In ARM® Cortex®-A class CPUs, the Memory Management Unit (MMU) and Operating System (OS) work together to protect address spaces. A process running in unprivileged mode has its own virtual address space and cannot access other processes’ memory or memory mapped I/O devices directly using physical addresses. Any attempt to do this is met with a memory access violation exception. This is possible because of the hardware support offered by the Cortex-A class CPUs in the form of the MMU. Access to resources outside a process’ virtual address space is possible only by moving to a higher privilege level. This is normally done via a system call to the OS using an SVC instruction.
Embedded and deeply embedded systems powered by Cortex-M CPUs have to honor real-time constraints and therefore cannot afford to have as many layers of abstraction to protect system resources. Cortex-M CPUs do not have MMUs for this reason. The applications running on Cortex-M processors often use an OS, usually a Real-Time Operating System (RTOS). Cortex-M CPUs have a Memory Protection Unit (MPU) that collaborates with the OS to implement a memory protection mechanism. Typically, the MPU and OS collaborate to create a privilege-stack. Unprivileged software can communicate with privileged software using well-defined APIs similar to the stacks on Cortex-A cores created by the OS and MMU.
Privilege levels ensure data protection to a certain extent, but in the real-world, privileged software could contain vulnerabilities. As IoT applications become more complex, ensuring privileged software is free of vulnerabilities becomes challenging. In such cases, the MPU alone is insufficient to protect data. In processors that have an MPU in a scenario where an interrupt handler is untrusted, software wrappers are used to sandbox the handler into an unprivileged level to protect other resources. This adds additional overhead to servicing untrusted interrupts because the sandboxing involves reprogramming the MPU each time an untrusted handler is executed.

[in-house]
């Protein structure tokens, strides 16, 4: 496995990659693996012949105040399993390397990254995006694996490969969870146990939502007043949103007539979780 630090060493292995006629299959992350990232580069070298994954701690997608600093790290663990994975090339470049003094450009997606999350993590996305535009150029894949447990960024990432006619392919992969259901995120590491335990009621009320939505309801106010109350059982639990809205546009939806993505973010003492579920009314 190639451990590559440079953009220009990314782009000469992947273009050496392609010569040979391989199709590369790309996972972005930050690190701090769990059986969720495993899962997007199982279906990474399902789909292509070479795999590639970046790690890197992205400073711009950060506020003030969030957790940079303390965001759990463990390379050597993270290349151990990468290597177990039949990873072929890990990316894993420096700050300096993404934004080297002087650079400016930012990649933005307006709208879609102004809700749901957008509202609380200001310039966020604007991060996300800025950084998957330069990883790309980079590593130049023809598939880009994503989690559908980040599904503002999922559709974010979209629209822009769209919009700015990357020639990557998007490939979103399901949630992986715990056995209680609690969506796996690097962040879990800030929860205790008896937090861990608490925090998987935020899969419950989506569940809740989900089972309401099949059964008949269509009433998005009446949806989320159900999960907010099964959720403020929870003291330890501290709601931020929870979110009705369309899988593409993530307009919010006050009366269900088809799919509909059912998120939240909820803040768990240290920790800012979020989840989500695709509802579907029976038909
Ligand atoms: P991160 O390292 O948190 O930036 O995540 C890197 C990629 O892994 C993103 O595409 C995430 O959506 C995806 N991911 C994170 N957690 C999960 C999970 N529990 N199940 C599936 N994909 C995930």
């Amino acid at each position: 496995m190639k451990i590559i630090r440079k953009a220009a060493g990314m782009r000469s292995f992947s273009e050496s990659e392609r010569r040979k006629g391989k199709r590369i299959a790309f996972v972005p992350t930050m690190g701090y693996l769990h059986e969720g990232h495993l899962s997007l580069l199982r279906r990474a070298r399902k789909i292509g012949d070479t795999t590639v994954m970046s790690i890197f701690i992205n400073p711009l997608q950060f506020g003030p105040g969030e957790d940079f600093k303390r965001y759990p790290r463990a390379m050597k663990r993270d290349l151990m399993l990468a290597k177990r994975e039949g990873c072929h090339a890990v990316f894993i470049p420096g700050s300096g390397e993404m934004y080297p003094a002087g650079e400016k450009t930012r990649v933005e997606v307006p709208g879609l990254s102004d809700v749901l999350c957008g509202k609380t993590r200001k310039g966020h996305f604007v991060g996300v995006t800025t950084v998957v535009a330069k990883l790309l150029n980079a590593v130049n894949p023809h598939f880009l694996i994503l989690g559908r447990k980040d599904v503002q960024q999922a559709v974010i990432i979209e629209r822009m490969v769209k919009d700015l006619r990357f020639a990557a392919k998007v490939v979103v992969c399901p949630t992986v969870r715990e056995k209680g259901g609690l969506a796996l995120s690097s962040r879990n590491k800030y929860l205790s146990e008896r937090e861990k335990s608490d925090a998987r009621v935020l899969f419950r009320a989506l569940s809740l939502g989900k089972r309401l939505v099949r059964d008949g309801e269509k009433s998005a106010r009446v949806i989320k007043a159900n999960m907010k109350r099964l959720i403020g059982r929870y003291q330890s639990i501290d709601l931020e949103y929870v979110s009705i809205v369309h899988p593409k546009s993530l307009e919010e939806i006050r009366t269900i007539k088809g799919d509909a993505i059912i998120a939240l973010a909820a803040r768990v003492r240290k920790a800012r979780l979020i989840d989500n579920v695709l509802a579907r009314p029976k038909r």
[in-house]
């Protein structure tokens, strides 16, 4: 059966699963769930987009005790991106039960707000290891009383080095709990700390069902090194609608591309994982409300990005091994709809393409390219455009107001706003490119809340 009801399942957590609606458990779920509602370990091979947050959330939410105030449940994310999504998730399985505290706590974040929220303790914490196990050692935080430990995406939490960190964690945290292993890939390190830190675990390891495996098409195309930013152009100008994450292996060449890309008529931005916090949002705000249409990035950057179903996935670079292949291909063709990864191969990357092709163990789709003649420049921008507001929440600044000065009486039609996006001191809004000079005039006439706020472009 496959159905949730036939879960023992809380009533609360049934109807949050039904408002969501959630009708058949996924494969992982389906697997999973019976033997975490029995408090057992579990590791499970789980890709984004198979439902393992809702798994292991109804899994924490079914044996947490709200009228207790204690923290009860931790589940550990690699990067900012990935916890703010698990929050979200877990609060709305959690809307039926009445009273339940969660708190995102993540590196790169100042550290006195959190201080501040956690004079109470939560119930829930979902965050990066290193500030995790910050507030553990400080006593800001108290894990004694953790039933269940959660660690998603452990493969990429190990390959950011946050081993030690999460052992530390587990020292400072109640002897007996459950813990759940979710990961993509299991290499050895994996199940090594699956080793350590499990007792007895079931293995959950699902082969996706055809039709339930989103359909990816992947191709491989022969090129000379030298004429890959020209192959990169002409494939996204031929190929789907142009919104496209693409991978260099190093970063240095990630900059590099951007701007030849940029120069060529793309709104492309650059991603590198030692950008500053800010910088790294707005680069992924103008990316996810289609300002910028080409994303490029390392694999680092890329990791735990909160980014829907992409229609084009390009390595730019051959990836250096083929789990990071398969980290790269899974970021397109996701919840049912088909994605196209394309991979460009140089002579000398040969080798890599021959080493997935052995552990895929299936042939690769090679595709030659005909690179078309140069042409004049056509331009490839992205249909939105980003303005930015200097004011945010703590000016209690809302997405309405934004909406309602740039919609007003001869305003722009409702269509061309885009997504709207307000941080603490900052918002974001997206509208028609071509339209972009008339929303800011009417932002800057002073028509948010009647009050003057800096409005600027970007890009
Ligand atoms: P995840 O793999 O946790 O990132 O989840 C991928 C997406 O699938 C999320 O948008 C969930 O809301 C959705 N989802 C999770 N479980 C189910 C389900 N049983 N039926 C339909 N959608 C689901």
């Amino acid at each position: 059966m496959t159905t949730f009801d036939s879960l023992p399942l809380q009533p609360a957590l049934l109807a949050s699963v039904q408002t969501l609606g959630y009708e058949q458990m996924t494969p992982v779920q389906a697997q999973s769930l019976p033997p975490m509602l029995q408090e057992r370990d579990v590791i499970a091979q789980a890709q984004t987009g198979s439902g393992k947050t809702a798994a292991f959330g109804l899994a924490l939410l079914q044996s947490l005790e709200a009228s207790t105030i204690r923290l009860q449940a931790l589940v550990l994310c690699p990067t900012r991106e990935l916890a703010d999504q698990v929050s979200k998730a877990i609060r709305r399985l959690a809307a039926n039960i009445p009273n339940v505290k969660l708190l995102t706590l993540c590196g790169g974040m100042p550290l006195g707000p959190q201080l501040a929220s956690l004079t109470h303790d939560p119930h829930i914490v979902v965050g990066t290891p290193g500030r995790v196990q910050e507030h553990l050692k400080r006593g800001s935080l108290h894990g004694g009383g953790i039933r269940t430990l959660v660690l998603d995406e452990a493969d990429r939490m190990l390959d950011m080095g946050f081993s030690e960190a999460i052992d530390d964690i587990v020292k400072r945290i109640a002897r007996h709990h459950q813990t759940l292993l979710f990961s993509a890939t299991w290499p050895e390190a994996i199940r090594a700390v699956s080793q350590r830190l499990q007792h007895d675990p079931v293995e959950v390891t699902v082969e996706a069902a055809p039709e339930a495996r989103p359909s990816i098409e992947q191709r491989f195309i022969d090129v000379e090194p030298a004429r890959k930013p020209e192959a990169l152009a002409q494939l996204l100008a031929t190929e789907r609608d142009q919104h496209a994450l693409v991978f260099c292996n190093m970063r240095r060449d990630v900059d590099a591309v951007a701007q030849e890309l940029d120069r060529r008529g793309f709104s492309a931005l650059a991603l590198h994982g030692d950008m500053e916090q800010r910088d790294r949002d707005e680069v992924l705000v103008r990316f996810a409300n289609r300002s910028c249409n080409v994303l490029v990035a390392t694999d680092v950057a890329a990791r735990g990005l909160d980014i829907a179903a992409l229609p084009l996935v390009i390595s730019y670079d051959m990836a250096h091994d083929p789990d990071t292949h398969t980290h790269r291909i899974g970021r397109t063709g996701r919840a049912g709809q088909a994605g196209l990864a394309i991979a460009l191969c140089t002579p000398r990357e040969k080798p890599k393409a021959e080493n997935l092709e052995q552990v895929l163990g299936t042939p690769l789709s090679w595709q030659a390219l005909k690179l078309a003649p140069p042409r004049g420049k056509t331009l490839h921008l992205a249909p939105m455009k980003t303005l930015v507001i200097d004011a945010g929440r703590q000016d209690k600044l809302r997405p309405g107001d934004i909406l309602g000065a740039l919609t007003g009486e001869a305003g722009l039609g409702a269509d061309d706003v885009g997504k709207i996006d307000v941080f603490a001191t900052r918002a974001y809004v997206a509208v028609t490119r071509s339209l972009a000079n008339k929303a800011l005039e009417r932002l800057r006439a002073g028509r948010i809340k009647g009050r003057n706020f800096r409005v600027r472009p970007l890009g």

ARMv8-M introduces Security Extensions that provide hardware features for more secure devices. The Security Extensions allow the protection of trusted and system resources from untrusted handlers and applications. They can be executed without the additional software sandboxing overheads of reprogramming the MPU. The Security Extensions collaborates with the associated software model to provide a mechanism to restrict access to system resources and processes through well-defined interfaces similar to system calls, thereby ensuring a higher level of protection and also offering an implicit privilege-stack.
Security Extensions for ARMv8-M provide a mechanism to create a protected space within a processor system design (Figure 1). This allows multiple security domains to exist in the application, which might be required when there are multiple sources of firmware on the chip, or when applications have security requirements.
Figure 1: High level concept of Security Extensions for ARMv8-M
As outlined, access into the secure domain is provided through well-defined interfaces offered by software in the secure domain. These interfaces are the only way resources in the non-secure domain can access protected resources in the secure domain. Any direct access to resources in the secure space is met with security access violations. Once control is with a resource in the secure domain, the non-secure domain has no control over what happens in the secure domain.
Figure 2: Access to secure resources only through calls to secure state